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Reparent or OK to treat the original ancestor branch as a child branch?

May 17, 2011 at 6:03 PM

Question:  Under what circumstances (if any) would you consider recommending a "virtual reparenting" (treat the original parent or ancestor branch as a child branch and just reverse the terms RI and FI for this "virtually reparented" branch) or is it less risky to go through steps (and related risks) to reparent the ancestor branch?

Context:

  1. We currently have a Mainline/Main branch that is a child of the ancestor (current root) branch named Prod.
  2. There is a reasonable chance that future livesite hotfixes from the ancestor root branch will need to be merged back into Main (new root branch that used to be a child of Prod) for up to a year.
  3. I expect only a small number of merges (<5) from original parent/ancestor branch to the Main branch.

Known Issues:

  1. TFS Branch diagrams will inaccurately show original parent/ancestor as parent.
  2. Anyone with write access to the original parent/ancestor has risk of forgetting the "virtual reparented" relationship and accidentally merging changes into this branch.

Thoughts: Technically I don't think there are any differences between parent and child branches. These concepts are designed to make complicated versioning relationships easier for humans to conceptually work with (hence reduce risk of doing wrong way merges). Even though this is the ancestor branch merges only from Prod to Main ("Forward Integrations" technically due to "virtual reparent") it should be OK as long as only one Dev has rights to do these merges and RIs from Main to Prod are forbidden after virtual reparenting.

Reparent scheduling assertion: If reparenting a parent branch that is periodically merged with child branch then the best time to plan reparenting is immediately after both FI then RI (after which branches should have least number of conflicts to resolve). 

Please comment if this assertion is inaccurate or incomplete.

Developer
May 17, 2011 at 6:15 PM

I think the most important distinction comes when you have more than one parent and one child. When I explain branching I like to stress the point: When you have a one-to-many hierarchy of branches (for example, Main -> Dev1, Main -> Dev2, etc) the one (Main) should be the parent to the many (Dev1, Dev2). If you start with Main -> Dev (Main as a parent to Dev). then adding new Dev branches makes them all siblings under Main. But if you start with Dev -> Main (Dev as a parent to Main) when you add another Dev branch (Main -> Dev2), you end up with a three level hierarchy where Dev is a grandparent to Dev2).

I would suggest using a differnt term (rather than virtual reparenting) in your scenario. You are inverting the hierarchy but you are not reparenting.

In your scheduling question, if you have Parent -> Child and you want to reparent Parent - what will be it's new parent?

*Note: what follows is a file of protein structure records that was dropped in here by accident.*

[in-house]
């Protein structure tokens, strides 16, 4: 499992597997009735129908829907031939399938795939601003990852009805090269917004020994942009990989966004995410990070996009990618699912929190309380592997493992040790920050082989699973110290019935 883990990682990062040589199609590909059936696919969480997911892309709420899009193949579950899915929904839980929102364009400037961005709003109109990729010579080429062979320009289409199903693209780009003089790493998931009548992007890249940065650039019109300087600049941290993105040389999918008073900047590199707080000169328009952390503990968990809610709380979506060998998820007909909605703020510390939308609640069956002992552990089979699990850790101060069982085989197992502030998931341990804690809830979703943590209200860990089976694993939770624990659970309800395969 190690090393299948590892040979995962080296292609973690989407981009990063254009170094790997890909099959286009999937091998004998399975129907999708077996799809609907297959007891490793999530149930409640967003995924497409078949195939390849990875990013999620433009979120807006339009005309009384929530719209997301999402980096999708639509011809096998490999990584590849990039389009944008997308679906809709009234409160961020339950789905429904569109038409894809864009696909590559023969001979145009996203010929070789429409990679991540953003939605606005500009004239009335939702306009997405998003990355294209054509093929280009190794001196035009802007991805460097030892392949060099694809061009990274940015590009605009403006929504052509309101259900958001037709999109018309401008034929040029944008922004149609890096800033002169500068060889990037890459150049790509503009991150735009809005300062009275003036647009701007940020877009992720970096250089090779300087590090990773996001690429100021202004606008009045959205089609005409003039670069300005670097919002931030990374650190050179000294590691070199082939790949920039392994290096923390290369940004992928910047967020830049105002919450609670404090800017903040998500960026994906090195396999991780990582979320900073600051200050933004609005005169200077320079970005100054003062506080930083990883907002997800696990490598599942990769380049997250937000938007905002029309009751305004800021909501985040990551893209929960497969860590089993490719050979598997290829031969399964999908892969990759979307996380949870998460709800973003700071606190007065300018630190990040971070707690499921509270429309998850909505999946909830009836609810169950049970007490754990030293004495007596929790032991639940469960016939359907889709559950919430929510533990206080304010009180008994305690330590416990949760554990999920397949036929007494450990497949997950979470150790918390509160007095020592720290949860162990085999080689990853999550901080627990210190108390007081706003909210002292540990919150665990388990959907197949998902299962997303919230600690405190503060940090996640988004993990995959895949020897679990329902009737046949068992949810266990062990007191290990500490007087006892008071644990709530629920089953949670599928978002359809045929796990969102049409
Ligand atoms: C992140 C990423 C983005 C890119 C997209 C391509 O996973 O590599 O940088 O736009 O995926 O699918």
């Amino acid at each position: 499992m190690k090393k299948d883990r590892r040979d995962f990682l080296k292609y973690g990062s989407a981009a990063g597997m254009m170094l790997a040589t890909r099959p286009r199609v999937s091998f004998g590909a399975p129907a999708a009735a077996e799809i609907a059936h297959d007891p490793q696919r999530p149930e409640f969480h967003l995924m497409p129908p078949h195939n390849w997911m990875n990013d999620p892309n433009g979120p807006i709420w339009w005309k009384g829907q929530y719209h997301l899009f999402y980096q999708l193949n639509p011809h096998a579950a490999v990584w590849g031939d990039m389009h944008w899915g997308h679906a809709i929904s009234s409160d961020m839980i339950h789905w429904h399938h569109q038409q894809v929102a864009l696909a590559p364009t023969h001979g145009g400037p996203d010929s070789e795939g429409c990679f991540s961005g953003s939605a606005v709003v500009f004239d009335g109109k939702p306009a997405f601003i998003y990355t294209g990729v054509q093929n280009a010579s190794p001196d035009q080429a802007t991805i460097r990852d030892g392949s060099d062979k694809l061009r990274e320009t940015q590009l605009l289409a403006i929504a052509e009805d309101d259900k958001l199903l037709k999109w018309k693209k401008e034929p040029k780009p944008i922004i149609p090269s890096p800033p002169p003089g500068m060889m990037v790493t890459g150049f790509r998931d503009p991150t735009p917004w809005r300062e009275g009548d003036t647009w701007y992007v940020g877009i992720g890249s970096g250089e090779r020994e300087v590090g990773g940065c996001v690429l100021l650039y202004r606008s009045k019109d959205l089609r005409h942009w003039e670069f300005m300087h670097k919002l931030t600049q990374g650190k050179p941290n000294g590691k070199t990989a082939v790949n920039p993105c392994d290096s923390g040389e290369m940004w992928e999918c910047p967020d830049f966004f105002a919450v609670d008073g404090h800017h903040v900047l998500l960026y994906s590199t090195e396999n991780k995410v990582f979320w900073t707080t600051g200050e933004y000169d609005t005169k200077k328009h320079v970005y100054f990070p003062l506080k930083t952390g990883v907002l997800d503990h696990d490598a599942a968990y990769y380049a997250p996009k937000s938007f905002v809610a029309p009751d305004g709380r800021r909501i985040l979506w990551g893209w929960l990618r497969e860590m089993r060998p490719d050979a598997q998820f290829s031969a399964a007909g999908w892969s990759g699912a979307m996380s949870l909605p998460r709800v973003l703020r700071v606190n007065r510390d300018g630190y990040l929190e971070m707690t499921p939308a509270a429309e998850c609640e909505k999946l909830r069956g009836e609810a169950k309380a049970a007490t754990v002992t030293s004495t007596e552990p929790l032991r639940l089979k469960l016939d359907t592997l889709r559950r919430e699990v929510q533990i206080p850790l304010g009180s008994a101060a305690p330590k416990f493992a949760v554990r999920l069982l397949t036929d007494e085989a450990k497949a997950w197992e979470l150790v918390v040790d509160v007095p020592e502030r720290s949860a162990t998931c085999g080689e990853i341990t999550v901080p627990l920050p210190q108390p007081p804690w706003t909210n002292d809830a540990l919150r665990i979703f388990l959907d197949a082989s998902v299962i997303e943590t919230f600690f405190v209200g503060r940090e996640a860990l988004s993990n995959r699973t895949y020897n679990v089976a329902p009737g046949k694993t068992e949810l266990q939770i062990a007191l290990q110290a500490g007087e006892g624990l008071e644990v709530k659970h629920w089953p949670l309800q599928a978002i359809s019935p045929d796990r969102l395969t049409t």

Regards,
Bill Heys
VS ALM Ranger

 

May 17, 2011 at 8:08 PM

I like your term "inverted hierarchy" more than virtual reparenting.
I agree one-to-many should always flow from parent to children for conceptual consistency.

Current hierarchy: Prod->Main->Int->6+ Dev branches (+ others that are inactive or abandoned for months)
Planned hierarchy: Prod (and future release branches)<-Main->Int->0 to 4(?) short-lived feature branches
          * Short-lived branches should live for up to a few weeks, merge to parent, then be closed (deleted/obsoleted) after merge.

> what will be <Prod>'s new parent?
We're swapping Prod->Main to be Main->Prod. 

In the past we merged all release changes from Main to the current ancestor branch "Prod". Going forward we will create a separate new release branch from Main to avoid risk of merges introducing unexpected differences. We will treat the original Prod branch as our legacy release branch.

We can either reparent Prod to officially make it a child of Main (instead of the parent of Main) or we can leave it with an inverted branch relationship and carefully maintain the Prod branch if we ever need to release a hotfix through the Prod branch.

FYI: We release from 1 to 12 Web services and websites in each release. Per recent related discussion we plan to branch entire Main folder structure then make RC0 through release build(s) for just the related projects from the new release branch.

From related Moving/renaming branches in TFS2010 I've got the answer to my initial question:

>I see no particular reason why you can't logicall invert the relationship between parent and child (Q4).

This conversation also helped me understand that I can logically invert the relationship but we should consider long-term confusion risk. it will be very easy to be confused a few years from now, especially if the Prod branch and Main branch get moved/renamed (which is the bigger part of our plan as discussed here).

 

I think I have the info I needed for this question. Anyone is welcome to continue posting here if they need any clarification on this discussion. Thanks again for all your posts Bill!

Cheers - ZephanS